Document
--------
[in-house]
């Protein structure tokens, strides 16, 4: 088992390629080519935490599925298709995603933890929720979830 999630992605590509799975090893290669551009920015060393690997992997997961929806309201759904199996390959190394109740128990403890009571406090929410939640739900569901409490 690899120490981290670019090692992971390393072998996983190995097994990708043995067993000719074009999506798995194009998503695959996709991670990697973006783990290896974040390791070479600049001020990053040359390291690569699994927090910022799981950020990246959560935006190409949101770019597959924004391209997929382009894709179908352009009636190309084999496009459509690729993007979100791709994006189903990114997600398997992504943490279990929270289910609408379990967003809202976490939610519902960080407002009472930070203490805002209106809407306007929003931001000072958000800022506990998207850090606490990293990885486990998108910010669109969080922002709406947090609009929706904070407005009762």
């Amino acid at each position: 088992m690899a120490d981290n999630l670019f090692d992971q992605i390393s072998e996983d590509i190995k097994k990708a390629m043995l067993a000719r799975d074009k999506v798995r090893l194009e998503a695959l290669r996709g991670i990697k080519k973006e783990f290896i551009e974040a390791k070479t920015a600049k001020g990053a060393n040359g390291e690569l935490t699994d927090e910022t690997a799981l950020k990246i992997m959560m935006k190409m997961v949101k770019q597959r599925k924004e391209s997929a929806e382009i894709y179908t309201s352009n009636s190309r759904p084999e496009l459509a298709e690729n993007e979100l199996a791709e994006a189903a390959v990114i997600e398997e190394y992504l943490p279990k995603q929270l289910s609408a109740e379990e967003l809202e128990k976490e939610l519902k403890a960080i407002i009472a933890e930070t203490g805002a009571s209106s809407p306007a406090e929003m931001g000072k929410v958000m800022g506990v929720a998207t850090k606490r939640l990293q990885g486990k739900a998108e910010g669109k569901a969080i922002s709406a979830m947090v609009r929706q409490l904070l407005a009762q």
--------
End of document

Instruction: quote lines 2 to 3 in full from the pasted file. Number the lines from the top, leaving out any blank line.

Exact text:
């Protein structure tokens, strides 16, 4: 088992390629080519935490599925298709995603933890929720979830 999630992605590509799975090893290669551009920015060393690997992997997961929806309201759904199996390959190394109740128990403890009571406090929410939640739900569901409490 690899120490981290670019090692992971390393072998996983190995097994990708043995067993000719074009999506798995194009998503695959996709991670990697973006783990290896974040390791070479600049001020990053040359390291690569699994927090910022799981950020990246959560935006190409949101770019597959924004391209997929382009894709179908352009009636190309084999496009459509690729993007979100791709994006189903990114997600398997992504943490279990929270289910609408379990967003809202976490939610519902960080407002009472930070203490805002209106809407306007929003931001000072958000800022506990998207850090606490990293990885486990998108910010669109969080922002709406947090609009929706904070407005009762």
């Amino acid at each position: 088992m690899a120490d981290n999630l670019f090692d992971q992605i390393s072998e996983d590509i190995k097994k990708a390629m043995l067993a000719r799975d074009k999506v798995r090893l194009e998503a695959l290669r996709g991670i990697k080519k973006e783990f290896i551009e974040a390791k070479t920015a600049k001020g990053a060393n040359g390291e690569l935490t699994d927090e910022t690997a799981l950020k990246i992997m959560m935006k190409m997961v949101k770019q597959r599925k924004e391209s997929a929806e382009i894709y179908t309201s352009n009636s190309r759904p084999e496009l459509a298709e690729n993007e979100l199996a791709e994006a189903a390959v990114i997600e398997e190394y992504l943490p279990k995603q929270l289910s609408a109740e379990e967003l809202e128990k976490e939610l519902k403890a960080i407002i009472a933890e930070t203490g805002a009571s209106s809407p306007a406090e929003m931001g000072k929410v958000m800022g506990v929720a998207t850090k606490r939640l990293q990885g486990k739900a998108e910010g669109k569901a969080i922002s709406a979830m947090v609009r929706q409490l904070l407005a009762q």